August 18, 2014
The National Hockey League (NHL) has released the 2014 NHL Sustainability Report, the first document of its kind produced by a major sports league in North America. The report highlights the numerous programs, benchmarks, and successes that have increased the overall sustainability of the League, Member Clubs, and their arenas. The report showcases NHL Green, the environmental sustainability initiative that was established in 2010 by NHL Commissioner Gary Bettman to promote green business practices across the League.
Significant to the report is the disclosure of the League’s carbon footprint – approximately 530,000 metric tons of greenhouse gas emissions per year. This carbon emissions number accounts for League and Club business activities and travel for over 182 game days, 1230 regular-season games, over 60 playoff contests and nearly two million miles of team air travel per season. By way of comparison, the annual emissions from the single largest coal power plant in the United States totals 23 million metric tons.
“At the NHL, we recognize that we have great responsibility for the way we conduct our business, and we are uniquely positioned to promote the environmental message,” said Commissioner Bettman. “Today, we join many of our business partners who have for years been documenting their emissions and making progress toward their own sustainability goals.” Bettman was recently awarded the 2014 Green Sports Alliance Environmental Leadership Award for his visionary work and guidance in establishing NHL Green and promoting sustainable business practices across the League.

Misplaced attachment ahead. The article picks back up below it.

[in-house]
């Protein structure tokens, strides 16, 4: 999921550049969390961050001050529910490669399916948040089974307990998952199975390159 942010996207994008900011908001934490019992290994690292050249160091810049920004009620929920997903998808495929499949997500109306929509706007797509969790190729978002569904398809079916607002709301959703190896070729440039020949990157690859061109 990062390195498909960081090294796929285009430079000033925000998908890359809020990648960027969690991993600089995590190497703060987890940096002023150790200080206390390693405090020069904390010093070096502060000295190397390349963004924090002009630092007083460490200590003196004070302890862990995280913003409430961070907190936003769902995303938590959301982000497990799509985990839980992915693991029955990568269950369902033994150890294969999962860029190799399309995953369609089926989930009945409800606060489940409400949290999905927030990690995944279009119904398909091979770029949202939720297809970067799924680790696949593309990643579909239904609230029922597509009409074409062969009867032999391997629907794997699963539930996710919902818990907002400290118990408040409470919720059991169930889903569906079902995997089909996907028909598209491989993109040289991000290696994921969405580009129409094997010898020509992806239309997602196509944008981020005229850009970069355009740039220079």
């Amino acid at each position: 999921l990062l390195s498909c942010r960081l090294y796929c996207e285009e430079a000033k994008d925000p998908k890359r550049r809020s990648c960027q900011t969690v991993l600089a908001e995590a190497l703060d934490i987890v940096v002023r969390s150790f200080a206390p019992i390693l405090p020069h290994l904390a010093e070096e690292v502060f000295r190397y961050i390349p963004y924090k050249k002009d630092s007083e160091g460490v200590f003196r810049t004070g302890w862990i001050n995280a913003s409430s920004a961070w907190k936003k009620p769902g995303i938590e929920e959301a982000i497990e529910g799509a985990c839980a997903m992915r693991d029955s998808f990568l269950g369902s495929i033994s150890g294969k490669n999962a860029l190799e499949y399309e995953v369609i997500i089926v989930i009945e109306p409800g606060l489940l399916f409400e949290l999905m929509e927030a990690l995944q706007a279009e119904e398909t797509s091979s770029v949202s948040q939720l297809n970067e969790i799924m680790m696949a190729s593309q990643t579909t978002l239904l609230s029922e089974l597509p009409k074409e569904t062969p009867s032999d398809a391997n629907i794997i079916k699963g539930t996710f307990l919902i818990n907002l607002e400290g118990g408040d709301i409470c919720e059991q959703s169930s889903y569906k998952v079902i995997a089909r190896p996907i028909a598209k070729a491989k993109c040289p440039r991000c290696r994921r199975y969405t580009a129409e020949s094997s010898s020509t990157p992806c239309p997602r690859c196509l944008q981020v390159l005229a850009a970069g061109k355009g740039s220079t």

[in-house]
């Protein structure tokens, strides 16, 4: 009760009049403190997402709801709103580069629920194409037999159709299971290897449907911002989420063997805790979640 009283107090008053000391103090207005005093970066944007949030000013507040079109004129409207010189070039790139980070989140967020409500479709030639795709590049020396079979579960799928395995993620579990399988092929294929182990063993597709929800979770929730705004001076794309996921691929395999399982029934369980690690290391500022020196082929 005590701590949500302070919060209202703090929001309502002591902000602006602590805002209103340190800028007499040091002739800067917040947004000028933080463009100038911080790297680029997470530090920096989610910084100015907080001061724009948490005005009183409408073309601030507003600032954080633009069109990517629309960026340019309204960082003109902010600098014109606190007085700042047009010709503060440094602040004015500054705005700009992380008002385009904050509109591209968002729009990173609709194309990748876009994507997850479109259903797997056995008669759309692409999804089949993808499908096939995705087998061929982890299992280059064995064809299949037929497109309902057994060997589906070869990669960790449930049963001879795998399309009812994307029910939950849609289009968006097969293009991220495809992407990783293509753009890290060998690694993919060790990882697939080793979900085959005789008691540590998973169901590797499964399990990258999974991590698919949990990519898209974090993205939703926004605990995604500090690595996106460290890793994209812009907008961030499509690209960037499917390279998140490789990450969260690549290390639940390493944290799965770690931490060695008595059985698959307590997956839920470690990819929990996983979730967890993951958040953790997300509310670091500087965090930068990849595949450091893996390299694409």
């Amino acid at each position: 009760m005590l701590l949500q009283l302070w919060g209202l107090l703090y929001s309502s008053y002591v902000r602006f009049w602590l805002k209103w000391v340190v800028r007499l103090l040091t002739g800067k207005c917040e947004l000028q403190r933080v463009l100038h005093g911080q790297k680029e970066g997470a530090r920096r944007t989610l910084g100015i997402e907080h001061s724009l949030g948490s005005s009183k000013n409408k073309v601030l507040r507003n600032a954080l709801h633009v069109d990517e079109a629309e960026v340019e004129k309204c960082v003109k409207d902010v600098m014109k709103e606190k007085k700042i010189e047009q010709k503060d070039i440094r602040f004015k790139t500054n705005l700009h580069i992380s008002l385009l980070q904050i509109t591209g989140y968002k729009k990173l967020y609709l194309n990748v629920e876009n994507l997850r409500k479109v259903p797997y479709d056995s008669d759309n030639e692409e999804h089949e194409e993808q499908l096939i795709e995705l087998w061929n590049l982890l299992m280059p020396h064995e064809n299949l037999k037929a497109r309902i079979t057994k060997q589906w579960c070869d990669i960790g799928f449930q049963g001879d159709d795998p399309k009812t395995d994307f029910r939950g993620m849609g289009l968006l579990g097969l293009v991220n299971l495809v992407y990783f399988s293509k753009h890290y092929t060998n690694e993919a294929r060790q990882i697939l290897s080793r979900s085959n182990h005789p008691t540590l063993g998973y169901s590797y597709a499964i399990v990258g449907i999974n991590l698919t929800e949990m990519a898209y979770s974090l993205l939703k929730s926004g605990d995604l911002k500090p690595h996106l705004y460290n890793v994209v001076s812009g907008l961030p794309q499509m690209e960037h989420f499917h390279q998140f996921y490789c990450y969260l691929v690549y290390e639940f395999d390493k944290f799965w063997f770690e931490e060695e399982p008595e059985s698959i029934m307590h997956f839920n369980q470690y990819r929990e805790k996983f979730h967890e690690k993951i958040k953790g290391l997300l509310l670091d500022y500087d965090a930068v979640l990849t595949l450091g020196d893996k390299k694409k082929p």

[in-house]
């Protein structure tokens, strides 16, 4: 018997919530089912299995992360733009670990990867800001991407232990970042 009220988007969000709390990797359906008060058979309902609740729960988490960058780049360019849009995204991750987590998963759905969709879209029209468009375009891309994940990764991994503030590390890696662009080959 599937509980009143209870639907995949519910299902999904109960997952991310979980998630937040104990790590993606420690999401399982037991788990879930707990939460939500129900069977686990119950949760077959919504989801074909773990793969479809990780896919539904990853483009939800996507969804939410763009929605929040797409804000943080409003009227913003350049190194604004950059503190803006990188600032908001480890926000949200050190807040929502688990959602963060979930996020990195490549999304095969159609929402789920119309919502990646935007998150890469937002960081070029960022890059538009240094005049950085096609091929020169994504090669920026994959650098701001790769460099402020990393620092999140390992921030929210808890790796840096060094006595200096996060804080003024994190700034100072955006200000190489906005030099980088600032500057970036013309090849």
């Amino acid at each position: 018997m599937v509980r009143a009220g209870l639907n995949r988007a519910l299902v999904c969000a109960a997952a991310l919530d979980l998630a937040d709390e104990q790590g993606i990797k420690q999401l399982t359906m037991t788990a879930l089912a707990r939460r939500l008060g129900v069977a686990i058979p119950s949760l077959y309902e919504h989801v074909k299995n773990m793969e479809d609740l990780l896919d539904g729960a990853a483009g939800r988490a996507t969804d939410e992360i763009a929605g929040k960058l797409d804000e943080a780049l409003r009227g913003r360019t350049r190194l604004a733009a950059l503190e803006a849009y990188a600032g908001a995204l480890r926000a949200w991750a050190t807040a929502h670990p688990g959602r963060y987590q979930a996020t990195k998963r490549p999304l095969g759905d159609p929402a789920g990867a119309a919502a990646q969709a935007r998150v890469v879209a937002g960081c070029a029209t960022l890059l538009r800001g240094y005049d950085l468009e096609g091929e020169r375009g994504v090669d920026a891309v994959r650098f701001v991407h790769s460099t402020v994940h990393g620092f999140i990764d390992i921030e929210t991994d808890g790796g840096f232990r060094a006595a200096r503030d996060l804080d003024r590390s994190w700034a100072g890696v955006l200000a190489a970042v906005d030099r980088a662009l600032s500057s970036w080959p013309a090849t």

The NHL authored the report with guidance from the Natural Resources Defense Council (NRDC) led by Allen Hershkowitz, Ph.D., senior scientist and head of NRDC’s Green Sports program. The NRDC has been the NHL’s primary environmental strategic advisor since the formation of NHL Green.
“The 2014 NHL Sustainability Report is arguably the most important statement about the environment ever issued by a professional sports league,” Hershkowitz said. “The Report’s focus on controlling fossil-fuel use and greenhouse gas emissions is a mainstream wake-up call that climate disruption poses an existential threat to everything we hold dear, including sports and recreation.”